What to consider when selling your home to a cash buyer


Selling to a cash buyer checklist

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There are three types of cash buyer:

  • Professional
  • Individual property investors
  • People who claim to be ‘cash buyers’ but sell your details onto a third party

When you contact someone claiming to be a cash buyer first check whether they are using their own funds, borrowing via mortgage or selling your details to someone else. Don’t be afraid to ask for proof of funds from the buyer.

Be aware, the 'quick sale' industry is not regulated.


  • There is however a voluntary redress scheme run by  The Property Ombudsman (TPO) that some companies are members of.
  • Membership of this scheme is no guarantee a company is reputable and safe to use but it does at least give you access to a redress scheme should they breach their obligation as set out in their code of practice.
  • You can check membership of The Property Ombudsman (TPO) scheme here.
  • You can read their code of practice for residential property buying companies here.

Find out if the cash buyer charges any fees for their service – if they do, consider other companies as many don’t charge.


Ask how much less the company will offer than the estimated sale price of the property. For example, if your property is worth £200,000 will they offer 20% less, 25% less or expect a bigger reduction?


Find out what the process is to value your home. There are typically two ways to do this:

  • A ‘desktop’ valuation – this considers online research and chats with local agents on the phone;
  • A personal valuation – this includes a visit to meet you and the property and is sometimes carried out by a Royal Institution Chartered Surveyor. If they have an RICS survey carried out, ask to see it (and remember to check who pays for it).
  • Some companies will do a ‘desktop’ valuation first and also an RICS evaluation. It is generally this RICS evaluation that forms the basis of the offer.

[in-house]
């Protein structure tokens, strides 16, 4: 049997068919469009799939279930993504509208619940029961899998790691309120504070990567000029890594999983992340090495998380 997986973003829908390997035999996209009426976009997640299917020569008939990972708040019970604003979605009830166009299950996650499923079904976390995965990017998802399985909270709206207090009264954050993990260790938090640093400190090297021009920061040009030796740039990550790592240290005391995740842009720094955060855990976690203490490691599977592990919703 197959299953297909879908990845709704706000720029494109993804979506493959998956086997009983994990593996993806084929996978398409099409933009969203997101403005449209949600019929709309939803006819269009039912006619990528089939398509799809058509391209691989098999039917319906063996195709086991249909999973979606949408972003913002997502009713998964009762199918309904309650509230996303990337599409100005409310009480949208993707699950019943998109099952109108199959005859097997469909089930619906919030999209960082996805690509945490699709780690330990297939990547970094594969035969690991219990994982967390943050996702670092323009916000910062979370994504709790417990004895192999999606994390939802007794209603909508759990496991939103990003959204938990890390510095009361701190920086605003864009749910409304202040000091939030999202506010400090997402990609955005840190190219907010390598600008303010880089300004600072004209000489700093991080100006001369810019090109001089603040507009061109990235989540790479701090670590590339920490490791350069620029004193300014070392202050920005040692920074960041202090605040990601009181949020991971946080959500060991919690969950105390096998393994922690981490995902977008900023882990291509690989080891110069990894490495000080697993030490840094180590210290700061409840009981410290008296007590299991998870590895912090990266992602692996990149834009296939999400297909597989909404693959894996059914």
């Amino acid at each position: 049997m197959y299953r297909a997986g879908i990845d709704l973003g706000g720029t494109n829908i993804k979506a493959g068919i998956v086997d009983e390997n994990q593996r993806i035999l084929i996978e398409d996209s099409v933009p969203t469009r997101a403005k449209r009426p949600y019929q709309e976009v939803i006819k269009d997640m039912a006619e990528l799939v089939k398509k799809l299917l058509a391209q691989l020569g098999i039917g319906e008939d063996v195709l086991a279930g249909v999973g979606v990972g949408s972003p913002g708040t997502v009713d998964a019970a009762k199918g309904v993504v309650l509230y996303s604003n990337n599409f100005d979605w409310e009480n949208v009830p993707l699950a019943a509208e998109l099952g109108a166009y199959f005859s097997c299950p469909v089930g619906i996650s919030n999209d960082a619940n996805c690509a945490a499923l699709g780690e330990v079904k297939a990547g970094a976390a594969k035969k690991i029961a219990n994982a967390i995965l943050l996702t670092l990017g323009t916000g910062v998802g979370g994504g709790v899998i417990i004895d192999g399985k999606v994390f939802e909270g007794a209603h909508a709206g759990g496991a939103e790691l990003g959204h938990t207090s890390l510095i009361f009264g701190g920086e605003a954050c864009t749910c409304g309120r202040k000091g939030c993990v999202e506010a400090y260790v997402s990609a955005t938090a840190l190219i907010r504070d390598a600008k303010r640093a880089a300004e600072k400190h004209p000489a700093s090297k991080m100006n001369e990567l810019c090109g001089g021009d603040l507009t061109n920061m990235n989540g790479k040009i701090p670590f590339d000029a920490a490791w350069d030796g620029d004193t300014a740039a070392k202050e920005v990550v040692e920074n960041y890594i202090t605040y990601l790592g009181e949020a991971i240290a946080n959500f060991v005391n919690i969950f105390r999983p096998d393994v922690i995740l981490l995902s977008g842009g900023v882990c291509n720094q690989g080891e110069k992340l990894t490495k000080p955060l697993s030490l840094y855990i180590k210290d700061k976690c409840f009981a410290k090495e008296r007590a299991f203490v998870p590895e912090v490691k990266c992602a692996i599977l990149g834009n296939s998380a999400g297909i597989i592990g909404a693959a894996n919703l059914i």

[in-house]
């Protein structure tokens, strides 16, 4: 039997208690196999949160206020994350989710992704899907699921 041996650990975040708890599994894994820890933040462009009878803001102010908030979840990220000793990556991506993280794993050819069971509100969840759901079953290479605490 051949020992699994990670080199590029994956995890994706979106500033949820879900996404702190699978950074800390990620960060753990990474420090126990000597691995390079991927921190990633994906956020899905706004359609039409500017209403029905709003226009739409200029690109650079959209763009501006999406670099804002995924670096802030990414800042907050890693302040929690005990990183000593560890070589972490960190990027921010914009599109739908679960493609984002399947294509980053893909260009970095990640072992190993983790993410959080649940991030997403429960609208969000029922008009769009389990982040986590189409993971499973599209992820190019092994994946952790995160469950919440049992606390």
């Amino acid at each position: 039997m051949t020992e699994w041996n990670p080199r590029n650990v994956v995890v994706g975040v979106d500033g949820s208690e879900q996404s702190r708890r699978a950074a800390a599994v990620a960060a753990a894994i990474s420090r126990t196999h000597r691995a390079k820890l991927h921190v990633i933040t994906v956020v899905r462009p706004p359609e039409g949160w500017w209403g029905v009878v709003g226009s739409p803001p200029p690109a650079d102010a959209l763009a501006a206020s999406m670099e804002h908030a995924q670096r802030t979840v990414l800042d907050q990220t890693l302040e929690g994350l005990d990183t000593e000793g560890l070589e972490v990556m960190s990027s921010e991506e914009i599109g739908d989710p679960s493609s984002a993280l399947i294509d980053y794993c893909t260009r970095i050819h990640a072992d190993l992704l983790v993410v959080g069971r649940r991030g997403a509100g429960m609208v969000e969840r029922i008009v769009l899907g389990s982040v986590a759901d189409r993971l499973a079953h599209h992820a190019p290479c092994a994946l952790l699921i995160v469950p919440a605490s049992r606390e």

If you are presented with any paperwork to sign, do not sign it without having it independently checked by a solicitor. You are welcome to contact TheAdvisory for an initial opinion but bear in mind, although we are experienced, we are not qualified legal professionals.

Ask if the offer you are receiving is guaranteed or if it could change later. Find out under what circumstances it could change – for example, if the survey results highlight issues with the property.

Find out how long it will take them to buy your home – days or weeks – and whatever the timescale, find out how they are able to buy quickly. For example, it shouldn’t take more than 4-6 weeks. Some companies have cash funds readily available and use solicitors who are experienced and able to act fast.

Ask what you will pay for and what the company will pay on your behalf. For example, if you are currently selling through an agent, will you still have to pay the agent? Will the company pay for your legal fees?

If the company offers to pay your legal fees, can you choose which legal company you want to work with if you have someone you trust?

Ask if there is a tie-in clause. Some companies require you to sign one of these and it means you can’t sell your property to anyone else during the time period it covers. Many companies do not require you to sign a tie-in contract.

Ask what happens if the company pulls out of the deal for any reason – for example, through lack of funds. Will they refund your costs or find you another cash buyer?

Ask what happens if you decide to pull out of the sale. Will you have to pay any fees? Some companies allow you to pull out of the sale at no cost before exchange of contracts.


The six rules to staying safe:

  1. If they ask for any upfront payment of any kind - WALK AWAY!
  2. If they cannot provide 'proof of cash funds' upon your request - WALK AWAY!
  3. If they will not provide contact details of recent clients (so you can ascertain customer service levels) - WALK AWAY!
  4. If they claim to provide a guaranteed sale within 28 days for close to full market value - WALK AWAY!
  5. If they claim they (or the industry) are 'regulated' - WALK AWAY!
  6. If they ask you to sign a 'lock-in contract', 'option agreement' or 'RX1' form - WALK AWAY!
For more information, free help and guidance, contact Gavin Brazg at TheAdvisory.

All our information is brought to you by Kate Faulkner OBE, author of Which? Property books and one of the UK's top property experts.
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